How Sanitary Pads Keep African Girls in SchoolJennifer James
When a girl living in a developing country stays in school she will likely marry later, have children later, and earn more money throughout her lifetime. Education is the fundamental key to success for girls who then become productive, wage-earning contributors to the success and sustainability of an entire community. In fact, according to the United Nations Population Fund when girls attain at least seven years of education, they marry four years later and have 2.2 fewer children. While access to education for girls is improving, getting them to stay in school and not miss days is a challenge.
Girls tend to miss up to 50 days of school per year, according to SHE, Sustainable Health Enterprises, because they self-isolate when they have their monthly period. It is a growing problem in developing countries and several organizations are working tirelessly to provide low-cost menstrual pads made from local resources so girls can go to school each day school is in session.
As you might suspect there are millions of girls who have reached puberty in developing countries resulting in a great challenge to scale efforts to provide sanitary pads to all girls to keep them in school full-time. Despite the enormity of the problem NGOs are using their resources and business models to ensure girls have the necessary personal items to prevent missing school.
Here are three organizations you can help.
SHE – Sustainable Health Enterprises: SHE works with women in Rwanda to create sanitary napkins out of banana husks that are turned into fiber for menstrual pads. Watch the video below to see how they use an extractor to make the fibers for the pads. It is amazing how people have used sheer ingenuity with natural resources. Also, take a look at the SHE campaign video on Youtube that fully explains the lack of feminine care products for girls, the SHE model and solutions.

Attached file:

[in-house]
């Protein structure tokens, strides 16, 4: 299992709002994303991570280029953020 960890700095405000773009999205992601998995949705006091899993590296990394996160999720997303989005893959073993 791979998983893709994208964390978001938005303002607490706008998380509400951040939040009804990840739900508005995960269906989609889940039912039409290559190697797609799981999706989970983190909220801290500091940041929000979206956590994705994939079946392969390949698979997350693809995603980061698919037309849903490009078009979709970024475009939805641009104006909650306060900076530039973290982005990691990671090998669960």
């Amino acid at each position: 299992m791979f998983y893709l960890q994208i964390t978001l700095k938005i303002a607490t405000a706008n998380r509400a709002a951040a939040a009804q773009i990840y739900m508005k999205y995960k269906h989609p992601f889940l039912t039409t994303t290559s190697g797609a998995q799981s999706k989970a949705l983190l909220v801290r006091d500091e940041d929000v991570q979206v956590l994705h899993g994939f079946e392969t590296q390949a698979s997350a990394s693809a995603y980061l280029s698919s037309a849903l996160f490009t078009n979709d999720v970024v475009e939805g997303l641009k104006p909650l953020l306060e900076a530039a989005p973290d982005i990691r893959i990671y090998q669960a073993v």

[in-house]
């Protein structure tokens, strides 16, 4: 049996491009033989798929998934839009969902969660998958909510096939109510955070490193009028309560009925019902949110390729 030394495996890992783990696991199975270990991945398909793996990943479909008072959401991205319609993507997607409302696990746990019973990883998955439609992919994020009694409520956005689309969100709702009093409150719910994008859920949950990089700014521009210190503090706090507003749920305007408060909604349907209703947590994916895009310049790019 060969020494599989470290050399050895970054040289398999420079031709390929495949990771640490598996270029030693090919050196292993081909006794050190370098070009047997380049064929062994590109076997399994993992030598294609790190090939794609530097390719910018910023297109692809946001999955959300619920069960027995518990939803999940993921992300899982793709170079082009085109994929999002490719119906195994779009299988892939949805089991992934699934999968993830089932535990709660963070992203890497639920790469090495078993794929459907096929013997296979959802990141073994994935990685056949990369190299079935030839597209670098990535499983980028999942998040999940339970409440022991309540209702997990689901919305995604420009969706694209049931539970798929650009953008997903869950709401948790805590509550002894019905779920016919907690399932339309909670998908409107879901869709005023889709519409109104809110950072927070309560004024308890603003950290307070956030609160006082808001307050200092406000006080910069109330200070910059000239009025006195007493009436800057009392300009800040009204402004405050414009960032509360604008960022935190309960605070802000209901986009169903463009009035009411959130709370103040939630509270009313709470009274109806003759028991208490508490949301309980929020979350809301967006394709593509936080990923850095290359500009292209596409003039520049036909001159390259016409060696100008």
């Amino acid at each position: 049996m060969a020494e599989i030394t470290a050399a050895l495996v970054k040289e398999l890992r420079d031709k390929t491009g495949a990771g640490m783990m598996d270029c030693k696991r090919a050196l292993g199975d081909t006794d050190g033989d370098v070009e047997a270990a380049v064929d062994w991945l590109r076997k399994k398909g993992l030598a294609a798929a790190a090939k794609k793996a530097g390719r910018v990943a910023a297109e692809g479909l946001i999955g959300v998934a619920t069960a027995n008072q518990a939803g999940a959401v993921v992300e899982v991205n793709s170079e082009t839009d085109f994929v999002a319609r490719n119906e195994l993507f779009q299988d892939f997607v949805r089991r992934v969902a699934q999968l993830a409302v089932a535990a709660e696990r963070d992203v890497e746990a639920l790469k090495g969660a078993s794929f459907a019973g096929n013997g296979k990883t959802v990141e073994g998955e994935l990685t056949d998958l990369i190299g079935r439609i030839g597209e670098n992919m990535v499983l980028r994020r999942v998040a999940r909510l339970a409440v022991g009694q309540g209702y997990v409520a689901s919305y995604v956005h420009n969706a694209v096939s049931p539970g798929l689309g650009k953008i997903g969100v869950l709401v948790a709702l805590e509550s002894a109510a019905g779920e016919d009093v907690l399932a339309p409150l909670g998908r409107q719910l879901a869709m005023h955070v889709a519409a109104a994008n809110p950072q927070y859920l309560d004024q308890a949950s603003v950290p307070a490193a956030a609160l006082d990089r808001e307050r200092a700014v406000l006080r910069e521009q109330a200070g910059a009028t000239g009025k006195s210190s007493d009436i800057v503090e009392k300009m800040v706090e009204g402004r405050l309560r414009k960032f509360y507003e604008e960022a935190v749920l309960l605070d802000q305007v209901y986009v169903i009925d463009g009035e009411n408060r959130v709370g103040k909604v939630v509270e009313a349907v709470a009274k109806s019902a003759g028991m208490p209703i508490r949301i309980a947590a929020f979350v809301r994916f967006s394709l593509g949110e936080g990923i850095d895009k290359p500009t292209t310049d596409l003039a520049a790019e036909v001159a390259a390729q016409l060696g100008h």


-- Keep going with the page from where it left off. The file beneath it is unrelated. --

Women and men can then start their own businesses where they make the low-cost, eco-friendly menstrual pads and sell them locally at a low cost.
How can you help? You can donate $28 because girls’ lives shouldn’t have to stop every 28 days when their periods start.
Pads 4 Girls and AFRIPads: Started in 2000 by LunaPads, the popular Vancouver-based cloth pad company, Pads 4 Girls provides reusable cloth menstrual pads for girls in developing countries. Partnered with Afripads, Pads 4 Girls is based on the BOGO model popularized by Tom’s shoes and provides an income-generating opportunity for women to make the pads.
Watch a video showing how Afripads are changing the lives of school girls who use them and the women who make them.
How can you help? For every pad you buy from LunaPads on their #One4Her page, a Uganda-made Afripad will be donated to a girl in need in Uganda.
While only working in a few Africa countries at the time these organizations are moving to scale their models so women in other countries can replicate the model of making the pads and selling them at a low cost so girls can continue to go to school.
Interestingly, African girls are not the only ones who experience the problem of skipping days in school when they have their periods. The same problem occurs in India as well. In fact, an entrepreneur set out to create a low-cost pad that India women could make and women and girls could afford. Now women all across the country in 23 states are creating pads that are more hygienic, affordable, and easier to use.
UN Photo/Martine Perret